I'm all for beta testing new software, especially if it's from a company with such an impressive track record as Cloudmark, the anti- spam company behind the Cloudmark Desktop range of software.
The add-in for Outlook and Outlook Express has a great track record and I've been using it on my main desktop for a few years now.
Back in June I downloaded v3.2 in beta form and it worked well. Until last week, when it slowed my email downloads to a crawl, forcing me to download and install the latest commercial edition - v3.2.2.
Not only was the beta edition on my desktop now incapable of directly interfacing with Cloudmark's update servers, but the Cloudmark servers apparently didn't recognise the version I was using.
As a result I had to manually uninstall the beta v3.2 and install the shipping version 3.2.2. The process took 30 minutes, because of the way Cloudmark's software pedantically validates the PC's file structure.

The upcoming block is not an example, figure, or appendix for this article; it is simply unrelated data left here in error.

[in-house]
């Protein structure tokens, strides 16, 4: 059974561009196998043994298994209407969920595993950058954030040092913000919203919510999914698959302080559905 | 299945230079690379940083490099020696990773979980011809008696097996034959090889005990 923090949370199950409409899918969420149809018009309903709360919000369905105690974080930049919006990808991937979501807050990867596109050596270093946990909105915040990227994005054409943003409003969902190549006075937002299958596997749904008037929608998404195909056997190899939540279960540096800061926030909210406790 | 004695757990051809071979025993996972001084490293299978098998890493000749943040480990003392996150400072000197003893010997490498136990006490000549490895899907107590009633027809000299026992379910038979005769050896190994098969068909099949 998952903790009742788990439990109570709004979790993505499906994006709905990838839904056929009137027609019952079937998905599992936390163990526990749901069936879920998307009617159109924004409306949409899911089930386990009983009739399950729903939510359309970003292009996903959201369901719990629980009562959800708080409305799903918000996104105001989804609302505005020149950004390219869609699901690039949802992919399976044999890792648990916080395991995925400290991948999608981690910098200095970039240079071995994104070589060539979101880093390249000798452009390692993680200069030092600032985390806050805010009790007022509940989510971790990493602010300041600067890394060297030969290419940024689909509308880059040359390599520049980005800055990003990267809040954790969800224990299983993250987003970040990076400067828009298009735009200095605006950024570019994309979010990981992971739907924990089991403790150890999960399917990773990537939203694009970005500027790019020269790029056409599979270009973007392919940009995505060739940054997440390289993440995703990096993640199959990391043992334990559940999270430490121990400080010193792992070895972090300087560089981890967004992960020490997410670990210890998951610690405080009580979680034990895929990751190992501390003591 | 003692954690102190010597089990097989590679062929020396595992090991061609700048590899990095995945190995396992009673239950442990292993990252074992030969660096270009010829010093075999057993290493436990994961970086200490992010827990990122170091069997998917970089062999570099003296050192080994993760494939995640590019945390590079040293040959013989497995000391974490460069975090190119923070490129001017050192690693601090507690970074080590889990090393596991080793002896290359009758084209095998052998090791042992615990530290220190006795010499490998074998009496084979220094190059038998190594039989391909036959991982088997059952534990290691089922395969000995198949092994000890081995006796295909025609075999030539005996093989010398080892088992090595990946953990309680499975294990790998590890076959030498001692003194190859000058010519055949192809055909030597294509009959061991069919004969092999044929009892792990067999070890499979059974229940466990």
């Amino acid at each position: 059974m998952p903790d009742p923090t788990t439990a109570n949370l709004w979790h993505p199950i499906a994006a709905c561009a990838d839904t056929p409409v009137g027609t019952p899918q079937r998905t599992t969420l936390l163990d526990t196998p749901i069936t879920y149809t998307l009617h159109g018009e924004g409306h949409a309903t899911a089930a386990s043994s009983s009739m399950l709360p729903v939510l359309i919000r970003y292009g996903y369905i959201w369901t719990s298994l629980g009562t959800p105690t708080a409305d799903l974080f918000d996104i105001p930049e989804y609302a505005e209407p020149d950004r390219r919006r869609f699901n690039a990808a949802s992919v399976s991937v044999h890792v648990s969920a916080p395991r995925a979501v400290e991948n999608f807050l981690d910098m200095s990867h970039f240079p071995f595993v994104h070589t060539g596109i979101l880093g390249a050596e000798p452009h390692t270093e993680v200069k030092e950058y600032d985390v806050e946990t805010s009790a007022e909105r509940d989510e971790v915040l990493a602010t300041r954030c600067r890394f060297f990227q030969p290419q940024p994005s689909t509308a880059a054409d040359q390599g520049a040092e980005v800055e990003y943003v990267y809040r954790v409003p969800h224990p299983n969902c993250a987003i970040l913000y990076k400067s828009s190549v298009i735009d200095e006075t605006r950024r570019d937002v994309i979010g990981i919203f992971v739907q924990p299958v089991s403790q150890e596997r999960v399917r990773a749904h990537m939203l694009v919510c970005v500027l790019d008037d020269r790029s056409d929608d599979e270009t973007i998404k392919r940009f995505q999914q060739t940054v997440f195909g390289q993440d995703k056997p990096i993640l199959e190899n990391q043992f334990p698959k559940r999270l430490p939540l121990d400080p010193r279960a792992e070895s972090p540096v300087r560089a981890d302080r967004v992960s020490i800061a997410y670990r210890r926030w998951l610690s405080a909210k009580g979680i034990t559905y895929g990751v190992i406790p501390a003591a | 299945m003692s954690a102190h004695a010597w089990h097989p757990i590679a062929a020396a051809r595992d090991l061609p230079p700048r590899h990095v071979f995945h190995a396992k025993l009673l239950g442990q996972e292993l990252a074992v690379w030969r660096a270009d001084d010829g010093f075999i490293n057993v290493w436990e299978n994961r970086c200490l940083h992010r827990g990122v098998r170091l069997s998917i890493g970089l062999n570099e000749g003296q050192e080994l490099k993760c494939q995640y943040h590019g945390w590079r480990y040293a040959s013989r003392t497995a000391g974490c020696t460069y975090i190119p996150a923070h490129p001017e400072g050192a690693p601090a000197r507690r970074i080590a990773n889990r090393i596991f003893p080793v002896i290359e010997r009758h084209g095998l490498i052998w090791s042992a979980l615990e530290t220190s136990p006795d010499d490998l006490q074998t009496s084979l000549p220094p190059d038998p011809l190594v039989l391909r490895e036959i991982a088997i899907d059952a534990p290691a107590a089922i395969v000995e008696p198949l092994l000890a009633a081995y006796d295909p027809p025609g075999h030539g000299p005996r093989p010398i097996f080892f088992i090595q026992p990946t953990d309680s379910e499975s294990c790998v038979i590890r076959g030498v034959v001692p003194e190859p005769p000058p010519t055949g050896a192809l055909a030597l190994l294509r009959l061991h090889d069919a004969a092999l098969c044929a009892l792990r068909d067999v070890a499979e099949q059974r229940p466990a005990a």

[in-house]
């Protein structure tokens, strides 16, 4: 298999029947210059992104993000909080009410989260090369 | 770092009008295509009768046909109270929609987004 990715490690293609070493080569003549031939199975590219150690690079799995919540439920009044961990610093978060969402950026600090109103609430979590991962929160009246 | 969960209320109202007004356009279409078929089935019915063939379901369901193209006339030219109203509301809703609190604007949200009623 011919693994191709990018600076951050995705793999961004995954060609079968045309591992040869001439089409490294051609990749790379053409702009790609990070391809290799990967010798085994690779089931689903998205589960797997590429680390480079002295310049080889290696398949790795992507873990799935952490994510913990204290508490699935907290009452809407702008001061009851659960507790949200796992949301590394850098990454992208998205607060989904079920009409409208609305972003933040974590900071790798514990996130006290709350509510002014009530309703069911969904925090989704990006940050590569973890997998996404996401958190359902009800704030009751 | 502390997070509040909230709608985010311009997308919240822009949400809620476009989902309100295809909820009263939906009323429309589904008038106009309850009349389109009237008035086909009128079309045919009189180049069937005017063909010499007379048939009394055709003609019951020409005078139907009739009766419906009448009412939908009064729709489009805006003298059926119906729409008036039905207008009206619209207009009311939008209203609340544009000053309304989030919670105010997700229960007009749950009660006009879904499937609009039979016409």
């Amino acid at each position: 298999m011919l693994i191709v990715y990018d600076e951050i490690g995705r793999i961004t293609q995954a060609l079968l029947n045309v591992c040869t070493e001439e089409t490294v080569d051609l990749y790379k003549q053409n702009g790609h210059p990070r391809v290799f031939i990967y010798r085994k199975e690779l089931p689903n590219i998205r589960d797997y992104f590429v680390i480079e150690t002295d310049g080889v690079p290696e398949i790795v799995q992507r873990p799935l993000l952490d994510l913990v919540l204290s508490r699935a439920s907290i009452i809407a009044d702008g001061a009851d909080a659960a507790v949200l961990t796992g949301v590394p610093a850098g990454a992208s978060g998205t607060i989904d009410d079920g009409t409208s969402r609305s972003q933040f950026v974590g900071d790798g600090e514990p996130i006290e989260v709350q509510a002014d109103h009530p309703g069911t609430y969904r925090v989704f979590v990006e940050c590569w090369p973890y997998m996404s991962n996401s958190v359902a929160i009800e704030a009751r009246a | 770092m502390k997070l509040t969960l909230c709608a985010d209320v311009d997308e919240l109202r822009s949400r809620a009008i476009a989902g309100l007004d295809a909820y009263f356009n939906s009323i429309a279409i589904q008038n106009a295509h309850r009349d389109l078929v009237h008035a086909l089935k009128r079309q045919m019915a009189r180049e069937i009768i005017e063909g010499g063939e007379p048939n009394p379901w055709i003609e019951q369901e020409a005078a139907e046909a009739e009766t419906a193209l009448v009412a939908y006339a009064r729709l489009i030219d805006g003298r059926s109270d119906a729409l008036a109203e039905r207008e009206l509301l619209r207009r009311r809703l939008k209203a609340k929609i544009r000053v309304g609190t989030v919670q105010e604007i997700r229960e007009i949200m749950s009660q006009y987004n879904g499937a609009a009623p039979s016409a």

This wasn't a one-off, as I had exactly the same problem on my laptop, suggesting that Cloudmark had failed to account for the beta test edition v3.2 in its automatic update system.
Okay, I was able to work around the problem, but what about the novice user base that Cloudmark's software is designed for?
They're on their own, unless they go through Cloudmark's tortuous `request help' routine. Help is then offered via email. You can't call telephone support any more it seems.
Come on Cloudmark, this really isn't good enough. You charge good money for your software, so (a) make sure it works properly and (b) restore your telephone support facility.
You're selling email software. If users have problems, chances are they can't use email to contact your support staff...